Lee Goldstein, M.D.

Director, Molecular Aging & Development Laboratory
Director, Center for Biometals & Metallomics (CBM)

Dr. Goldstein is a faculty member in the departments of psychiatry, ophthalmology, neurology, pathology, and laboratory medicine and at the College of Engineering in the department of biomedical engineering. He is Director for two research facilities—the Molecular Aging & Development Laboratory and the Center for Biometals in Medicine. He is also Senior Research Scientist at the Genetics & Aging Research Unit (Director, Dr. Rudolph Tanzi) at the Massachusetts General Hospital, Boston. Dr. Goldstein is a aboard certified adult psychiatrist with a sub-specialty interest in geriatric and consult psychiatry. He is a Diplomate of the American Academy of Neurology and Psychiatry. He lectures widely on the subjects of geriatric psychiatry, Alzheimer's disease, molecular diagnostics, and biomedical applications of photonics.

Dr. Goldstein is a Phi Beta Kappa graduate of Columbia University. He completed medical (M.D.) and doctoral (Ph.D.) training in neuroscience at Yale University. Following an internal medicine internship, Dr. Goldstein completed the adult psychiatry residency program at the Massachusetts General Hospital, Harvard Medical School. While completing postgraduate clinical fellowship training at Harvard, Dr. Goldstein conducted postdoctoral research in the laboratories of Drs. Ashley Bush and Rudolph Tanzi.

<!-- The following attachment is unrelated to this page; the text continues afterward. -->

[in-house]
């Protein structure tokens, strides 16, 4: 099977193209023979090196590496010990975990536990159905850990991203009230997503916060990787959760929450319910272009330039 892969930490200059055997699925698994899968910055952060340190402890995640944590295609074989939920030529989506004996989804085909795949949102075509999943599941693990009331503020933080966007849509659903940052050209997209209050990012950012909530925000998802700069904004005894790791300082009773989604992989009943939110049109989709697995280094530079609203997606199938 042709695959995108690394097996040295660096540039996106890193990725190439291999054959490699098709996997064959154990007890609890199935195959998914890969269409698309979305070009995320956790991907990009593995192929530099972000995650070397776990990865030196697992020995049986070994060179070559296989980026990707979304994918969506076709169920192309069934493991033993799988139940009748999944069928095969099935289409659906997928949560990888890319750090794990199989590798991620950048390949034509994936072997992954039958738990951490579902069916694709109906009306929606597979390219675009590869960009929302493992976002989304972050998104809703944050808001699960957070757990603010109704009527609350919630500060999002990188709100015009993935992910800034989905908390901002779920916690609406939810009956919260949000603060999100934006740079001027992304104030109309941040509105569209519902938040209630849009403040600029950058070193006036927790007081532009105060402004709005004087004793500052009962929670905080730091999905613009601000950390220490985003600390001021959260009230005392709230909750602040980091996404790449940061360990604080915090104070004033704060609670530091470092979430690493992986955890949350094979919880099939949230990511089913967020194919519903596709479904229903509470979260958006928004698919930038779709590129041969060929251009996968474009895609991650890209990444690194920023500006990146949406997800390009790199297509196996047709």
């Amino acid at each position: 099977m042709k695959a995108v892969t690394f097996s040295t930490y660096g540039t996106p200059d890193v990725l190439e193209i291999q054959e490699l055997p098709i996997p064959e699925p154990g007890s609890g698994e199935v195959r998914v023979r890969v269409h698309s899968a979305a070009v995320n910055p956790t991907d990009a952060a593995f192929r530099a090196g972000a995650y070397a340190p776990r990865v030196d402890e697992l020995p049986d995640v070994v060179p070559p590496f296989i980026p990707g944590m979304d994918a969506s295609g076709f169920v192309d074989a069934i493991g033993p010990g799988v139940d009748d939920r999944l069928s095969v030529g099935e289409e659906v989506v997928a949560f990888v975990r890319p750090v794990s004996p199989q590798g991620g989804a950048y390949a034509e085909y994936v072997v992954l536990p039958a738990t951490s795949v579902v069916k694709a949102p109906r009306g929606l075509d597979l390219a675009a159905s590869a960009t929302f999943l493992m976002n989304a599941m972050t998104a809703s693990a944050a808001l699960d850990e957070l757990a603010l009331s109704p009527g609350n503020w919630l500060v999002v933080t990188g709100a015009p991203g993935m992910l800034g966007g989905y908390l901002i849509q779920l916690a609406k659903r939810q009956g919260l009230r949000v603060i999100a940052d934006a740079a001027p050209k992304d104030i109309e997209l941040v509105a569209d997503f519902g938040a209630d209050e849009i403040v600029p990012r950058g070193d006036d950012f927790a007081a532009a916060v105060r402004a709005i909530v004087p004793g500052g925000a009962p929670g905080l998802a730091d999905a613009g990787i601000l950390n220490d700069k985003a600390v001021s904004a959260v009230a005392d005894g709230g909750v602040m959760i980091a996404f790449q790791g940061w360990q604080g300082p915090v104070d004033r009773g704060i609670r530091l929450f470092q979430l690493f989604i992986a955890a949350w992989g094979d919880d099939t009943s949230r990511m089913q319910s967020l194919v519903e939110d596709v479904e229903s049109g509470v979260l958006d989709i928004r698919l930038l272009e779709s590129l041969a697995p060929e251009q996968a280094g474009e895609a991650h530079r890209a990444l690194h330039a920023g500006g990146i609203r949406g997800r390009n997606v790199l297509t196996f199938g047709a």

Dr. Goldstein's research focuses on understanding the role of abnormal protein aggregation in chronic degenerative disorders of aging. The work in his laboratory concentrates on Alzheimer's disease, age-related cataracts, and other diseases that involve pathogenic protein aggregation. His laboratory recently discovered the first evidence of Alzheimer's disease-linked amyloid pathology outside the brain, a finding that is leading toward translational development of non-invasive early diagnostic technology. His research team also discovered a new transcription factor that plays a crucial role in cellular differentiation within the lens and brain.

Dr. Goldstein has received honors from numerous organizations, including the American Federation for Aging Research, the National Institute on Aging, National Institute of Mental Health, Alzheimer's Association, American Health Assistance Foundation, National Alliance for Research on Schizophrenia and Affective Diseases, the American Psychiatric Association, and Harvard Medical School.

Dr. Goldstein is a founding scientist of and consultant to Neuroptix Corporation (www.neuroptix.com), a diagnostics-focused biotechnology company based in Acton, Massachusetts.